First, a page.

Like 750 or so others, I spent last week at the Mall of America attending the Midwest Management Summit (MMS) put on by the Minnesota System Center User Group. This was my fourth trip and first as a presenter. If you’ve never been: MMS is part technical conference, part user group, part focus group, and pretty much the biggest therapy session you’ll ever find as a ConfigMgr admin.
If you want marketing material and lectures go to Ignite or something. If you want questions answered, go to MMS. It really is that simple. I always go to MMS with a list of questions I want answered. I tell everyone who will listen: Open OneNote right now and open a page called MMS 2019. Spend the next 11 months writing down questions you want answered. Don’t leave MMS without those answers.
In this post I’m not going to try and tell you everything I learned or even every question I had. Instead I’m going to try and focus on the macro-level questions that I’ve seen come up again and again in the Twitter, Reddit, and Slack communities.
InTune?! Get off my lawn!
This is a hot topic in the ConfigMgr community. It’s even escalated to the point of in-fighting at organizations (see here). The continued investment and heavy marketing push by Microsoft behind InTune has a lot of long-time ConfigMgr administrators questioning their job security. Last September, Microsoft’s marketing arm did little to assuage those fears at their Ignite conference. Intentional or otherwise, the message seemed clear: traditional management equals ConfigMgr, modern management equals InTune, and any sane IT organization should be moving towards modern management and minimizing if not outright ditching traditional management. I’ve found this confusing because in the last 3 years Microsoft has poured tons of effort and thus money in moving ConfigMgr to an Agile development model that pumps out a new release every month. If you believe a product is dead you tend not to invest heavily in it.
There was a session at MMS focused specifically on InTune with some InTune program managers. At the start of the Q&A, David James strolled in so the timing seemed right. I pressed the issue, describing the story that my management seemed to be getting from MS marketing. In short, they acknowledged the messaging problem and apologized. The strategy, as far into the future as they can reasonably plan (say 5 years at the max), has both products not only existing but being further integrated together via co-management. The theme was to find ways for the products to work ‘better together’. Not quite sure that became an official slogan but it got darn near it.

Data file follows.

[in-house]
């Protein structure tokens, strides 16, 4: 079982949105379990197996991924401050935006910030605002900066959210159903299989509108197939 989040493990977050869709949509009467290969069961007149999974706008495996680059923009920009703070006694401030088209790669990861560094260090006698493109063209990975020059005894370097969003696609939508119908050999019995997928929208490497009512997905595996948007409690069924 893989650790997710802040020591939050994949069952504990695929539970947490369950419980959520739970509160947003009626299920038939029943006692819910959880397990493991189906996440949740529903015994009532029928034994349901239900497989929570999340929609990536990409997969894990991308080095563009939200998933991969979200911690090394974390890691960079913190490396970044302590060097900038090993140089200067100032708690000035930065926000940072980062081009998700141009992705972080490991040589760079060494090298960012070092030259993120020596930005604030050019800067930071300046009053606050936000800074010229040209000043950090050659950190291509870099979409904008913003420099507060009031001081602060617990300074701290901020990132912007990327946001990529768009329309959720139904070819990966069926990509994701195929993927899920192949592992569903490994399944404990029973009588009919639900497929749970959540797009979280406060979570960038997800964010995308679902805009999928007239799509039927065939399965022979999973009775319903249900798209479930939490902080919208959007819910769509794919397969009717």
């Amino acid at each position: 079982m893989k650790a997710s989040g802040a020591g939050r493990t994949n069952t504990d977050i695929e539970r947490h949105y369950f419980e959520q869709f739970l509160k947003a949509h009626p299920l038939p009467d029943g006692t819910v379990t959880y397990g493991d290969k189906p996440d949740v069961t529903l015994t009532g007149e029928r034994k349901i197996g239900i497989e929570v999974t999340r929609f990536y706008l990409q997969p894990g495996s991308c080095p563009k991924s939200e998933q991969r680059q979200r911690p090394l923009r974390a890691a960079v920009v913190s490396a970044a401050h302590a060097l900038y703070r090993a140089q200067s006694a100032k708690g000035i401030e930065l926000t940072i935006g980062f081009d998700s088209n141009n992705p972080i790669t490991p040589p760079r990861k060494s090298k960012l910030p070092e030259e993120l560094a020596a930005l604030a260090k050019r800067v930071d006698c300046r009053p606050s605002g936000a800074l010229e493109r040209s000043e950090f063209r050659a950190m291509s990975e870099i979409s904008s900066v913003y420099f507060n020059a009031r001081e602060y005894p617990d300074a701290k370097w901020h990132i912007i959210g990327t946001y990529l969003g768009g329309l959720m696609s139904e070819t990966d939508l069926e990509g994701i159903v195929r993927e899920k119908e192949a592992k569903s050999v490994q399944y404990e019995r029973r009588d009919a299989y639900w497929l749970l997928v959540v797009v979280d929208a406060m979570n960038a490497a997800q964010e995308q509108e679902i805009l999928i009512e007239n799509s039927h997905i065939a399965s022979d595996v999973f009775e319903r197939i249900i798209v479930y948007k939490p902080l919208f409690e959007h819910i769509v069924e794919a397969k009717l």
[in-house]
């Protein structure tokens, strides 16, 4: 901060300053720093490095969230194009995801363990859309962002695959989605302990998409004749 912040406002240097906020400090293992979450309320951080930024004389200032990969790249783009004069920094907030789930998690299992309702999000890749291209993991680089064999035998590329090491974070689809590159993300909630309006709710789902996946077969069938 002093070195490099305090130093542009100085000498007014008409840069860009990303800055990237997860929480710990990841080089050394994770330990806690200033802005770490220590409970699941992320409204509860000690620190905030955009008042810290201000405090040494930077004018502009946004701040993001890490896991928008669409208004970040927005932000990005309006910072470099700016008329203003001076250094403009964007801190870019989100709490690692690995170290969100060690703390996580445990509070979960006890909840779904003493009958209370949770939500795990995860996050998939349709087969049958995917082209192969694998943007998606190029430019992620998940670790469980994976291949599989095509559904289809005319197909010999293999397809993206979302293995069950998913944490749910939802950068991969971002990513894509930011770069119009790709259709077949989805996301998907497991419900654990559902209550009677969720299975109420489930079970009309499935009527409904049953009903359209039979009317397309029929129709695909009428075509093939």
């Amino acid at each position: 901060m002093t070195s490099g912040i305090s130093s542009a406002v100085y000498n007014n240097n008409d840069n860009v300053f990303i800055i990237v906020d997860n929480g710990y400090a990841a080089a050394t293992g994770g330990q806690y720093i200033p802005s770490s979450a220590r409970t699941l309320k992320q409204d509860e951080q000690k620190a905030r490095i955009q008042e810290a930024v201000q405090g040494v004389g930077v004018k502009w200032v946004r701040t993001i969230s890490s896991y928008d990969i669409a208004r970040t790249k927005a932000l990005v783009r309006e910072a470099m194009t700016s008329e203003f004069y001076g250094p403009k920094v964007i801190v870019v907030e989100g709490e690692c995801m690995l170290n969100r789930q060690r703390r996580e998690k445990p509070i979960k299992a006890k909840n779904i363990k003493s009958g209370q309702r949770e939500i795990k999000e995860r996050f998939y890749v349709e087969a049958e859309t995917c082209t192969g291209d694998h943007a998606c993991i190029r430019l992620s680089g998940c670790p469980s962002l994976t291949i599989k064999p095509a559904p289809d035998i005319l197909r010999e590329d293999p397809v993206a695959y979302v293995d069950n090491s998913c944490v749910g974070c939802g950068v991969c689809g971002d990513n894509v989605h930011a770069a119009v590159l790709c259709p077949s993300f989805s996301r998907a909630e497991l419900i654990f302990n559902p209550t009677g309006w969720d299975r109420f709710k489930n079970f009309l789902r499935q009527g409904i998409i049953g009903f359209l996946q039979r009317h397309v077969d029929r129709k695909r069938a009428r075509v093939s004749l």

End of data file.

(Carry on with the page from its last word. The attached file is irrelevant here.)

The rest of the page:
Move to the Cloud? ConfigMgr’s Already There
Related, the team talked about how ConfigMgr has been moving and adopting the cloud already. The Cloud Management Gateway (CMG) was a big step and is clearly intended as more than just a strict Internet Based Client Management (IBCM) replacement. Over time the plan is to close the gap of what’s possible off-prem not only in terms of the clients but the infrastructure itself. For instance, they recently came out as officially supporting task sequences over the internet via CMG. A lot of the ‘fast channel’ features also work across the CMG. Which brings us to …
Slow Moving Software … No More?
The story told briefly at MMS was that when the team decided to incorporate Forefront Endpoint Protection into the product they wanted some way of getting around the usual lag time involved in releasing policy, waiting for clients to pick it up, and (cross your fingers) applying it. So in ConfigMgr 2012 they created something internally referred to as the ‘Big Great Button’ (BGB) or more formally the ‘fast channel’. The feature has been around for a while, we’ve all been using it, and according to the team it has been tested at a scale none of us are likely to see (over 1 million clients). As such, they are starting to look for other ways to use the channel. The script feature was one of the first that we saw. At MMS they demoed a feature included in TP 1805 called CMPivot which uses the fast channel to query devices in all sorts of ways in real-time and lets you slice and dice the results as they come in. At the annual hackathon both teams showed a real-time dashboard for Task Sequences, again using the fast channel. It’s clear that the team has a new toy and they’re looking for ways to use it to get the product out from under the old S.M.S. moniker.